Given the crisis in Ukraine and deteriorating ties with the West, Russia has been aggressively accumulating gold reserves.

The IMF, in its recently released International Financial Statistics report, showed that the Russian central bank has hiked its gold holdings by 16.8 tonnes to 1,094.8 tonnes in June. 

Indeed, most central banks are increasing their gold reserves, IMF data showed. Russia, Mexico, Kazakhstan, Kyrgyzstan, Tajikistan, Serbia, Greece and Equador have all reported higher gold reserves for June.

Between Q1 2009 to Q1 2014, Russia’s gold reserves almost doubled to 1,040.71 tonnes, while India’s central bank increased its gold reserves 56% to 557 tonnes. China’s central bank, on the other hand, increased its gold reserves 75% to 1,054 tonnes when it last stated official reserves in 2009, data showed. It is widely believed that China has accumulated larger – possibly much larger – reserves since.

The global meltdown of 2008 sparked off the current race to buy gold.

While 2012 was the strongest year of central banks buying gold in half a century, in mid 2013, the part withdrawal of fiscal stimulus and a reduction in the risk on environment saw prices collapsing in the gold market to as low as $1,200 an ounce from a peak of about $1,800 an ounce of a year ago.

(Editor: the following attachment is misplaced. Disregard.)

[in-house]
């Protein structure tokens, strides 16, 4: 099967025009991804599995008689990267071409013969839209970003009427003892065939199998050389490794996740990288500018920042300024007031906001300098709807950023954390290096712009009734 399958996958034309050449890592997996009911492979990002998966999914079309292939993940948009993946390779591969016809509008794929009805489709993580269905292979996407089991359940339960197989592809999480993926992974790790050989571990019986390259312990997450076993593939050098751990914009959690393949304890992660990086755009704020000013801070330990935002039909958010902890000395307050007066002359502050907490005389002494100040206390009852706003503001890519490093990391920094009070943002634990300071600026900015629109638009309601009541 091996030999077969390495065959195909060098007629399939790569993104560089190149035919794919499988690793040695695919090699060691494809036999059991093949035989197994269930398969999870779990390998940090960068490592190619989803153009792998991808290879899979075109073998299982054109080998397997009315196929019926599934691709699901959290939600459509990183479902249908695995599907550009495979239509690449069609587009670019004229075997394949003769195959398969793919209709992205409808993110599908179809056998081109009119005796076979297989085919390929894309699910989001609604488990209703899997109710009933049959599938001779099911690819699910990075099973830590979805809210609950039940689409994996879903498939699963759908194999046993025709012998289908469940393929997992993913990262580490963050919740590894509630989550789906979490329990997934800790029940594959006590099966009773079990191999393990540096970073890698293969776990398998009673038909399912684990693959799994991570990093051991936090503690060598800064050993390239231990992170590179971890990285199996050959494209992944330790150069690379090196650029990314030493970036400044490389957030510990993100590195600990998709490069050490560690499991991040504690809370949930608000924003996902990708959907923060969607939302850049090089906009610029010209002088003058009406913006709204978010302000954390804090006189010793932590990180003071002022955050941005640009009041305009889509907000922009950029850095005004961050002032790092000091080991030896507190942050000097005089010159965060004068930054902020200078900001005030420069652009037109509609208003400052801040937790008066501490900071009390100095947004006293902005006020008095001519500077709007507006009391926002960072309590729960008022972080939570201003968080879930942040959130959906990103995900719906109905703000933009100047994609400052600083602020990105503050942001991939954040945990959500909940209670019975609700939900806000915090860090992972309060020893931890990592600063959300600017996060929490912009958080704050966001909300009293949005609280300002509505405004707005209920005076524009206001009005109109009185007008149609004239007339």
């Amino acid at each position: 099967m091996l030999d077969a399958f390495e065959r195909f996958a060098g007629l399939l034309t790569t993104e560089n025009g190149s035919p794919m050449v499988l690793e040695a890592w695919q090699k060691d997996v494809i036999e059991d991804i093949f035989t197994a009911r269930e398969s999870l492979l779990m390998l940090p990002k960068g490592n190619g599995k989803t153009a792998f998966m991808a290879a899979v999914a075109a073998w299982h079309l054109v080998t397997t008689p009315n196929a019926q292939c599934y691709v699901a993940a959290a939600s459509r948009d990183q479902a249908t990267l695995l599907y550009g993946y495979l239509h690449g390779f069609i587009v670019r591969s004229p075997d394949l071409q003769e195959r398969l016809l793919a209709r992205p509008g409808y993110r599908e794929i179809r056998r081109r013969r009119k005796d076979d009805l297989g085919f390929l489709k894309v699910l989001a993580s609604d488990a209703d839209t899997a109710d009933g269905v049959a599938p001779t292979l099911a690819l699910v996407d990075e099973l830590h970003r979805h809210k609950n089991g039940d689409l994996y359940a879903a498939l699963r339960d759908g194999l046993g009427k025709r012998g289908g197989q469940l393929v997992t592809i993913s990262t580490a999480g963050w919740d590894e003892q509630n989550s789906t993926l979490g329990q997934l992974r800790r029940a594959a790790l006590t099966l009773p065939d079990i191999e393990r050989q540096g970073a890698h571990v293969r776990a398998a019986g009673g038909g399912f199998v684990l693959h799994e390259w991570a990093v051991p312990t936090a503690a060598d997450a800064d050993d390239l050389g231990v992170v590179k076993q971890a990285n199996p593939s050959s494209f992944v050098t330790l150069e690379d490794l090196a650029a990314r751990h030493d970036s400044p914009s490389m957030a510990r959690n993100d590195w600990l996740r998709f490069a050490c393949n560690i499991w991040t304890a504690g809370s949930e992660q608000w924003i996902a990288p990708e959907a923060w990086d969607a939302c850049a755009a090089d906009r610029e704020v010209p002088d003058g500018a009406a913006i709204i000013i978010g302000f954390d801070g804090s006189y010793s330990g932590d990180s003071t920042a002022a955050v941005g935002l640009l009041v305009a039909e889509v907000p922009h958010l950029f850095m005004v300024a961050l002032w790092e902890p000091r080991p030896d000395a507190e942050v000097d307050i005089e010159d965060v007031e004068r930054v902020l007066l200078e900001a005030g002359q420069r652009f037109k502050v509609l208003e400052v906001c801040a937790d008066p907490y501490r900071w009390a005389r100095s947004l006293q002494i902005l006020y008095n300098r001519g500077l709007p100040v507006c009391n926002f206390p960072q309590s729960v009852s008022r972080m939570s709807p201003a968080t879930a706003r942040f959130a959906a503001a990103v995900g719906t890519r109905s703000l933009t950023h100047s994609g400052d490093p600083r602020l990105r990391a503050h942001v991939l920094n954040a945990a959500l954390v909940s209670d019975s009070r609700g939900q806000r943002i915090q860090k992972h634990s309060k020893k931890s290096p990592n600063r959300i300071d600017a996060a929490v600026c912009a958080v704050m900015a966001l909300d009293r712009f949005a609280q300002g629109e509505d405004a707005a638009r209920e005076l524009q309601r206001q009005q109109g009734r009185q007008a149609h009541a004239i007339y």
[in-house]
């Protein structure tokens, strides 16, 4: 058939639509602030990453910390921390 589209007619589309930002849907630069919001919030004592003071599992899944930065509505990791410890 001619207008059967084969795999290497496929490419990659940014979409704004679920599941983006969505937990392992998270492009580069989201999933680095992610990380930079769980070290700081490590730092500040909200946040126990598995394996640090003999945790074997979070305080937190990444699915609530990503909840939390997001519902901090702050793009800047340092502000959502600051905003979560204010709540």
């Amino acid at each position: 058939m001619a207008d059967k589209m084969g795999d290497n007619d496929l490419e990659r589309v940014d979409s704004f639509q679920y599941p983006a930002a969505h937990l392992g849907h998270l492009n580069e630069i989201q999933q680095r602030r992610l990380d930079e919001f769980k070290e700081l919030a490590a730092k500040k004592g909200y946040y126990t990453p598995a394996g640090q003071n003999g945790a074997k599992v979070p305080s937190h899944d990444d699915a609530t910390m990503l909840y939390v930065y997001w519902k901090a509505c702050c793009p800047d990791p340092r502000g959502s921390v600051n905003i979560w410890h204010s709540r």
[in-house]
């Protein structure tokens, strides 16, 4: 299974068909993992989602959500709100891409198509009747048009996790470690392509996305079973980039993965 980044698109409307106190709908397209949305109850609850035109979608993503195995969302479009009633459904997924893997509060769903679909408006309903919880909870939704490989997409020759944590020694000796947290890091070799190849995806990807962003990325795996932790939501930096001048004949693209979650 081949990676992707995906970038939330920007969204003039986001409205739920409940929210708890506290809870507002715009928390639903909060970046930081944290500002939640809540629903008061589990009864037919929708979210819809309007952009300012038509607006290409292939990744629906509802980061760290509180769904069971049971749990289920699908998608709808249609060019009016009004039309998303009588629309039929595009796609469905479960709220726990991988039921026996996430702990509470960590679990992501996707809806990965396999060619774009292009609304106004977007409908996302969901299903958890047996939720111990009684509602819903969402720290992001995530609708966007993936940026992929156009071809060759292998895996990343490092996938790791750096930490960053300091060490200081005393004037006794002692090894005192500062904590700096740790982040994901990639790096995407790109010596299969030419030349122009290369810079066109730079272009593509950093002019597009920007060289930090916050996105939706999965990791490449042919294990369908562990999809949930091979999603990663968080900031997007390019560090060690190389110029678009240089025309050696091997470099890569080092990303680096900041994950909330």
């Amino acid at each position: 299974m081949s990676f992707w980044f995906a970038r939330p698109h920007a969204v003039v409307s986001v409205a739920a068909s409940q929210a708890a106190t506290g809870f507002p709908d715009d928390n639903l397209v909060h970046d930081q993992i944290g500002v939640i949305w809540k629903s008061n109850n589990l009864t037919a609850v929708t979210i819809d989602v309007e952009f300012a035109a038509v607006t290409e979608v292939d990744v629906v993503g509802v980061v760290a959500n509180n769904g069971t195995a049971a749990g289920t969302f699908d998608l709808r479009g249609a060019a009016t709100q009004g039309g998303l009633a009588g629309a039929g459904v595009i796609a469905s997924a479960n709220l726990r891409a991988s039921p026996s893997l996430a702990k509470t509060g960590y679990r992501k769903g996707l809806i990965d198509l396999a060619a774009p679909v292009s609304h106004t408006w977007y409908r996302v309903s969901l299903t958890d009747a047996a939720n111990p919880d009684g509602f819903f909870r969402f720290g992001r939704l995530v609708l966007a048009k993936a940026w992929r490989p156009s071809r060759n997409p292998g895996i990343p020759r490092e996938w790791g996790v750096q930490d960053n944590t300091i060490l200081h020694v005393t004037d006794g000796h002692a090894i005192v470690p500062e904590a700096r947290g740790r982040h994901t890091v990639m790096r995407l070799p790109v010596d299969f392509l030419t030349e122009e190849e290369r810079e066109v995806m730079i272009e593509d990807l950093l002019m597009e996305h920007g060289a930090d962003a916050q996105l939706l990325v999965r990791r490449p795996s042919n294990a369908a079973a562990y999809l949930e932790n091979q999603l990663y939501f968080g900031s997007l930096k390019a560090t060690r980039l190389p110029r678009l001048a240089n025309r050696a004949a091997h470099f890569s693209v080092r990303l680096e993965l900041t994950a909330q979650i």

Contrary to expectations almost none of the central banks liquidated part of their gold stock. If anything, they continued to buy up more gold along with investing in stocks as part of their asset diversification.

By the end of 2013, global central banks were estimated to hold 30,500 tonnes of gold, which is about one fifth of all the gold ever mined.

Apart from Russia, Turkey and Mexico central banks, those of Philippines, Kazakhstan, South Korea, and Indonesia were some of the biggest buyers of physical gold in 2013, data showed.

In the first half of 2014, these purchases accounted for 113 tonnes of the overall gold bought in the world, with central banks from Russia, Iraq and Kazakhstan in the lead.

Incidentally, even as the US is talking of an economic turnaround, central banks around the world are viewing the news with a jaundiced eye. That is because while the Federal Reserve talks of an interest rate hike to curb inflation, the European Central Bank is working at keeping its interest rate low, on the other hand.

Analysts point out that in addition to such contradictory signals, there are other upheavals around the world which are set to continue to add to the uncertainties in the bullion market.

The Russia-Ukraine rebellion, the Israel-Gaza war, the crisis in Iraq – central banks do not think this is the time to stop buying gold. What is also supporting the sentiment is that haven buying has boosted gold demand.